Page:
It’s Miller Time | Opinion | Salt Lake City Weekly

It’s Miller Time 

Larry Miller's impact went far beyond sports.

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As tributes to Larry Miller poured into the news media following his death on Feb. 20, most focused on Miller’s prowess as a shrewd businessman and owner of the Utah Jazz. Privately, I heard very different remembrances.

Someone told me how, just a couple of weeks before Miller’s death, a substantial check had arrived from Larry H. Miller Charities to help fund a program for underprivileged youth in a tough Salt Lake City neighborhood.

Another source recalled how, at the request of an old friend, Miller had written a five-figure check to a group that many in Miller’s business and political circles might consider a bunch of whacko environmentalists.

There are undoubtedly many similar stories floating around, as the state pays its last respects to Lawrence Horne Miller.

That sort of bifurcated understanding of a complex man may strike a chord with many readers of City Weekly. Although this publication draws patrons from a wide variety of backgrounds, ages and views, there’s no doubt many readers saw Miller as the highly visible personification of the Mormon, white, conservative, Republican, male power structure that runs this state—in other words, everything they don’t like about living in Utah. Miller appointed himself community censor when he yanked Brokeback Mountain from his theaters in January 2006. He bought a TV station and ran programming about LDS Church founder Joseph Smith on it. He threw several notable public temper tantrums, some of which resulted in him calling his employees (professional athletes) names. He once told a fan he could kick him out of the arena because he owned all the seats. He drew attention to himself during the playoffs for his pious refusal to attend Sunday games.

But many readers also pick up City Weekly to find out what’s going on around town, and the great irony is that a 1985 meeting between Miller and later-to-be-appointed LDS Church President Gordon B. Hinckley may have done more for downtown nightlife than any force in the past 25 years. That meeting has become part of Utah’s business-community mythology. Miller reportedly told Hinckley he was prepared to make the incredibly gutsy move of buying an NBA franchise that had only ever lost money, had never done particularly well on the floor or at the box office, and was playing in a league that was only beginning to emerge from drug scandals and irrelevance.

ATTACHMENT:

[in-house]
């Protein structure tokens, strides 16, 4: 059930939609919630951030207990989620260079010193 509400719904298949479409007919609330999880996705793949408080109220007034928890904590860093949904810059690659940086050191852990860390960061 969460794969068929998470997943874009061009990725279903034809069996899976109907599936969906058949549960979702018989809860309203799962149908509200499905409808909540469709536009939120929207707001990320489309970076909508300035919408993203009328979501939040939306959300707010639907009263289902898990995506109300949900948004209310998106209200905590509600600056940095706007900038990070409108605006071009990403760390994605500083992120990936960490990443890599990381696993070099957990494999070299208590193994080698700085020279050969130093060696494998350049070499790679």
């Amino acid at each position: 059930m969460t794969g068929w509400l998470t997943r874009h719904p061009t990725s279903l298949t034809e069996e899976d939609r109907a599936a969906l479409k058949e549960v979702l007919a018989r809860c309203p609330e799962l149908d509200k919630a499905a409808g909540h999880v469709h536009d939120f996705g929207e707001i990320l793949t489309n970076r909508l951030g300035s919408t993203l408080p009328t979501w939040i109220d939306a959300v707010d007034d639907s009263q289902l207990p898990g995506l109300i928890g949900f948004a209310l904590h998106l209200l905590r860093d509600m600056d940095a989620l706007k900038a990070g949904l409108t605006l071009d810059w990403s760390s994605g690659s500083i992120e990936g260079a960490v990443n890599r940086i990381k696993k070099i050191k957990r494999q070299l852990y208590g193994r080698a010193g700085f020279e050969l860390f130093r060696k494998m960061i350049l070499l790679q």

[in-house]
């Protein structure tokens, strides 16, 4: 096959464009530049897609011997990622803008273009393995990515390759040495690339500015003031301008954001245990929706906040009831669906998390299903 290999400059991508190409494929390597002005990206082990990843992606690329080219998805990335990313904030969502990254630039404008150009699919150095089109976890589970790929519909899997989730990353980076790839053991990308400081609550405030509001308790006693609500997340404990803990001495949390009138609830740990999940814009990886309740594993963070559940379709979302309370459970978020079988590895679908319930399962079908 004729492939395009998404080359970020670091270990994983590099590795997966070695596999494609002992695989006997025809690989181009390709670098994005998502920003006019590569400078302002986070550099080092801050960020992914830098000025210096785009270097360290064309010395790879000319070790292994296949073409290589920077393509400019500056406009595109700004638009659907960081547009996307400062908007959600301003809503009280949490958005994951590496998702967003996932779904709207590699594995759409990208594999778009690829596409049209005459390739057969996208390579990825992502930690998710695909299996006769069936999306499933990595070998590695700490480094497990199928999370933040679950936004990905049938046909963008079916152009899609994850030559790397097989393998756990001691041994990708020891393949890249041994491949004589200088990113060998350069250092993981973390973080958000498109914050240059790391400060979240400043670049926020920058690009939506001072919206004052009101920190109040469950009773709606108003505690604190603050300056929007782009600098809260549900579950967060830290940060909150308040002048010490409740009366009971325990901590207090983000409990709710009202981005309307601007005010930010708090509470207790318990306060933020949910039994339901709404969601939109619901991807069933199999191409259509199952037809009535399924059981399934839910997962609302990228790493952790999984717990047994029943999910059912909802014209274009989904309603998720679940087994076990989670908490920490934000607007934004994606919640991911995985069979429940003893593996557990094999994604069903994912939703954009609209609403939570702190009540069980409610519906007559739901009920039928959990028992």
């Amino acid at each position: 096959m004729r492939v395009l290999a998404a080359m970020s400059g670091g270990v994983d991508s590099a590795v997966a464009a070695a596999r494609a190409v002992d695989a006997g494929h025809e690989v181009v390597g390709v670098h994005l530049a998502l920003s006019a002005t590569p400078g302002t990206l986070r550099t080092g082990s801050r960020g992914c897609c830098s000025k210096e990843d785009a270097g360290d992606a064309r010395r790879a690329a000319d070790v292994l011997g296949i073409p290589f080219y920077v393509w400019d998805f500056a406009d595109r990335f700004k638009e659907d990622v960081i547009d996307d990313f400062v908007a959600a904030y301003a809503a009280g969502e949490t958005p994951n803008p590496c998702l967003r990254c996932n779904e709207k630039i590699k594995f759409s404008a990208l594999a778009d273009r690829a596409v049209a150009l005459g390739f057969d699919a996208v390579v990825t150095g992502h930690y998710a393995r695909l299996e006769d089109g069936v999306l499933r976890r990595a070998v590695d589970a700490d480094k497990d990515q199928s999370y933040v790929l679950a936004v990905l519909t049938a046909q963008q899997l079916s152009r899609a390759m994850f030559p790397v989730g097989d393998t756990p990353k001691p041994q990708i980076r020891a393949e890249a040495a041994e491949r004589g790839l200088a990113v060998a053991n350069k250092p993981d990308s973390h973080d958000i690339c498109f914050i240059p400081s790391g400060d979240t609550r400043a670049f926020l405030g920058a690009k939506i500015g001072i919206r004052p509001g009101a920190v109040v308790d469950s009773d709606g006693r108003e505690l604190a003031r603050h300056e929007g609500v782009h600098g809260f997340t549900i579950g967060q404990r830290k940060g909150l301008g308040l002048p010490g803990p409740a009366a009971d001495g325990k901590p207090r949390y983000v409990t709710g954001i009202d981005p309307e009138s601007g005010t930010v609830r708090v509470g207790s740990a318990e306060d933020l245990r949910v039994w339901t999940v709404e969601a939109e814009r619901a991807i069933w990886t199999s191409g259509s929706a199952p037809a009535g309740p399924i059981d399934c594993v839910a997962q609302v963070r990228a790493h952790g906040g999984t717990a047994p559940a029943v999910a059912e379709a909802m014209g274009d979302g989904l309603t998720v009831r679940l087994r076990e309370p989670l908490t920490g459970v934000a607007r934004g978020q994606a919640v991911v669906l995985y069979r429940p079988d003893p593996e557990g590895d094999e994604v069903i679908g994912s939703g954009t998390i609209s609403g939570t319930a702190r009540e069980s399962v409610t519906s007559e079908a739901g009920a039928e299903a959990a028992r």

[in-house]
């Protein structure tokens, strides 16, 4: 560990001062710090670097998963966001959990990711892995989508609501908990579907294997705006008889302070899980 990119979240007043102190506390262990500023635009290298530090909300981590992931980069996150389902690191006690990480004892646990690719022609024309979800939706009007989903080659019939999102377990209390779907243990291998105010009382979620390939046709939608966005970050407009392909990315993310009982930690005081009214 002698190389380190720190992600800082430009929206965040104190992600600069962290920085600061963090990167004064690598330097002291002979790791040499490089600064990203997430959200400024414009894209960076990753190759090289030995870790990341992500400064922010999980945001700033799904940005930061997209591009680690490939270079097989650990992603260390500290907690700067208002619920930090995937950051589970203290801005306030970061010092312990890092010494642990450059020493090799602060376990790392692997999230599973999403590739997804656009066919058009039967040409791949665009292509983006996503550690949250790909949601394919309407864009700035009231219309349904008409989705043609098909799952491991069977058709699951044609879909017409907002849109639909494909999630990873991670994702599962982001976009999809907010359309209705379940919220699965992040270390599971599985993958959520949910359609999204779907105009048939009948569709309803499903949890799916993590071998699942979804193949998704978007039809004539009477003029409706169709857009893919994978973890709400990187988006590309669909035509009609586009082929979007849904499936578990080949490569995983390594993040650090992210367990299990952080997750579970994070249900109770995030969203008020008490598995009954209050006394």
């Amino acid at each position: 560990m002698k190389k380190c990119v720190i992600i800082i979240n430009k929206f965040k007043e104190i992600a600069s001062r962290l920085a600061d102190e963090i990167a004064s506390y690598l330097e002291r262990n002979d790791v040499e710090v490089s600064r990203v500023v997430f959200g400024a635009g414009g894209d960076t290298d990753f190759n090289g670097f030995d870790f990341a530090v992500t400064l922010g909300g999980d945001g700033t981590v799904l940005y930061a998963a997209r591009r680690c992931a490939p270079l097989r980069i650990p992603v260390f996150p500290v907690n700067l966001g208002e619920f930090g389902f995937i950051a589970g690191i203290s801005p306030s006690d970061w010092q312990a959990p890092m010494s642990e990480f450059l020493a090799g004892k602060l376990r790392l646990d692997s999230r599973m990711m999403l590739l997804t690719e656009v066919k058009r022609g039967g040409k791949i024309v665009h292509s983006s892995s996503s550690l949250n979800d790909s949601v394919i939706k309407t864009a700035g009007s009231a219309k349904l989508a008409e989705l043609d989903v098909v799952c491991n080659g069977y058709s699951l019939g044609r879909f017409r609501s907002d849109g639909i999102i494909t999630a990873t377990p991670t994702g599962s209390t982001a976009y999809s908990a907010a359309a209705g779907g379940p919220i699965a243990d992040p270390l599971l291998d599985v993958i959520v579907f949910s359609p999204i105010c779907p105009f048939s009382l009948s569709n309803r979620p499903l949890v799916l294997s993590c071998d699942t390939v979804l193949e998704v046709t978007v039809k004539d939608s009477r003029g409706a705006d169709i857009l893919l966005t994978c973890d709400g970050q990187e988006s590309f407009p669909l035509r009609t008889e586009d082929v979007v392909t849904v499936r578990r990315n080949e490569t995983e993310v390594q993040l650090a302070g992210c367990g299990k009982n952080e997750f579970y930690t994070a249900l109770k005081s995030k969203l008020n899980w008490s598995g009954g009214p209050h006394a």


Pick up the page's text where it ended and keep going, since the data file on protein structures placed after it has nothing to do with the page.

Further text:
By stepping in to buy the Jazz when no one else would, Miller saved something that afforded Utahns a common identity— regardless of the Many differences and disagreements they Might otherwise have

He hoped to do this in the name of keeping the team in his hometown. Hinckley told Miller to go ahead because having an NBA team in Utah would be good public relations.

One result of that move is a bevy of restaurants, bars and clubs that benefit from Utah Jazz fans. Miller got a major arena built in the heart of downtown Salt Lake City—not Sandy—which gives people one more reason to make downtown an evening destination.

EnergySolutions Arena also serves as a venue for major rock, pop and hip-hop acts. Any of us who enjoys an evening out in downtown Salt Lake City should at some point raise a toast to Miller.

By stepping in to buy the Jazz when no one else would, Miller saved something that afforded Utahns a common identity—regardless of the many differences and disagreements they might otherwise have about how things should be run around here. After all, what is the only group in Utah that has more members than the LDS Church? Jazz fans. If nothing else, Miller gave us something to talk about at work other than religion.

Miller is the most important sports figure in Utah history, and one of the most important figures in the state regardless of category, because his impact went far beyond sports. In many ways, he represented just what’s possible in this state. A member of the Republican-Mormon power structure can create something people who want nothing to do with either of those groups can enjoy. Miller gave us something people from either side of Utah’s cultural-political-religious divide can join together and cheer for. If it weren’t for Larry Miller, all of the Jazz moments we’ve shared over the past 25 years would have happened somewhere else. If nothing else, we should all be grateful that never happened.

Public funeral services will be held for Larry H. Miller on Saturday, Feb. 28, at noon in the EnergySolutions Arena, 301 W. South Temple in Salt Lake City. Geoff Griffin is a regular contributor to City Weekly.

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